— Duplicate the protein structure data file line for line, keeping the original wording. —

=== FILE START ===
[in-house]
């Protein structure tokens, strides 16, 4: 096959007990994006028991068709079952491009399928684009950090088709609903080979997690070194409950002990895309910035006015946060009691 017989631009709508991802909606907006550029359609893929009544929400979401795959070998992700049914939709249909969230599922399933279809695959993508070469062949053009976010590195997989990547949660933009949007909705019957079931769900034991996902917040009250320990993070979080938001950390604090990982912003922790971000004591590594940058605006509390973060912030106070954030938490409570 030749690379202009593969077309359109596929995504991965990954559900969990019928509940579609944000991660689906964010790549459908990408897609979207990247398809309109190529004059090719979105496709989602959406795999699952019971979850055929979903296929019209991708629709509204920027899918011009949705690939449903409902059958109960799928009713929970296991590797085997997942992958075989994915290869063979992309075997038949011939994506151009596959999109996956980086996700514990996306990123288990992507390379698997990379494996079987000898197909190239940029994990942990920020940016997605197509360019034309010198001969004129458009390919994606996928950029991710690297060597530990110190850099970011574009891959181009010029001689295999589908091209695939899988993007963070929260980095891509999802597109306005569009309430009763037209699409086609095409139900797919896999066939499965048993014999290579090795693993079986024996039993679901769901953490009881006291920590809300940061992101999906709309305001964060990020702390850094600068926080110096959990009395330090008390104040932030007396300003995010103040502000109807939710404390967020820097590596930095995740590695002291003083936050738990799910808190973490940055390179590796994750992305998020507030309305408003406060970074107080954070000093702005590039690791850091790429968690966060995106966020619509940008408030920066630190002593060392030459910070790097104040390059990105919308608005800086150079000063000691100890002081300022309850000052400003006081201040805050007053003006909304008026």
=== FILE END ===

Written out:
[in-house]
């Protein structure tokens, strides 16, 4: 096959007990994006028991068709079952491009399928684009950090088709609903080979997690070194409950002990895309910035006015946060009691 017989631009709508991802909606907006550029359609893929009544929400979401795959070998992700049914939709249909969230599922399933279809695959993508070469062949053009976010590195997989990547949660933009949007909705019957079931769900034991996902917040009250320990993070979080938001950390604090990982912003922790971000004591590594940058605006509390973060912030106070954030938490409570 030749690379202009593969077309359109596929995504991965990954559900969990019928509940579609944000991660689906964010790549459908990408897609979207990247398809309109190529004059090719979105496709989602959406795999699952019971979850055929979903296929019209991708629709509204920027899918011009949705690939449903409902059958109960799928009713929970296991590797085997997942992958075989994915290869063979992309075997038949011939994506151009596959999109996956980086996700514990996306990123288990992507390379698997990379494996079987000898197909190239940029994990942990920020940016997605197509360019034309010198001969004129458009390919994606996928950029991710690297060597530990110190850099970011574009891959181009010029001689295999589908091209695939899988993007963070929260980095891509999802597109306005569009309430009763037209699409086609095409139900797919896999066939499965048993014999290579090795693993079986024996039993679901769901953490009881006291920590809300940061992101999906709309305001964060990020702390850094600068926080110096959990009395330090008390104040932030007396300003995010103040502000109807939710404390967020820097590596930095995740590695002291003083936050738990799910808190973490940055390179590796994750992305998020507030309305408003406060970074107080954070000093702005590039690791850091790429968690966060995106966020619509940008408030920066630190002593060392030459910070790097104040390059990105919308608005800086150079000063000691100890002081300022309850000052400003006081201040805050007053003006909304008026």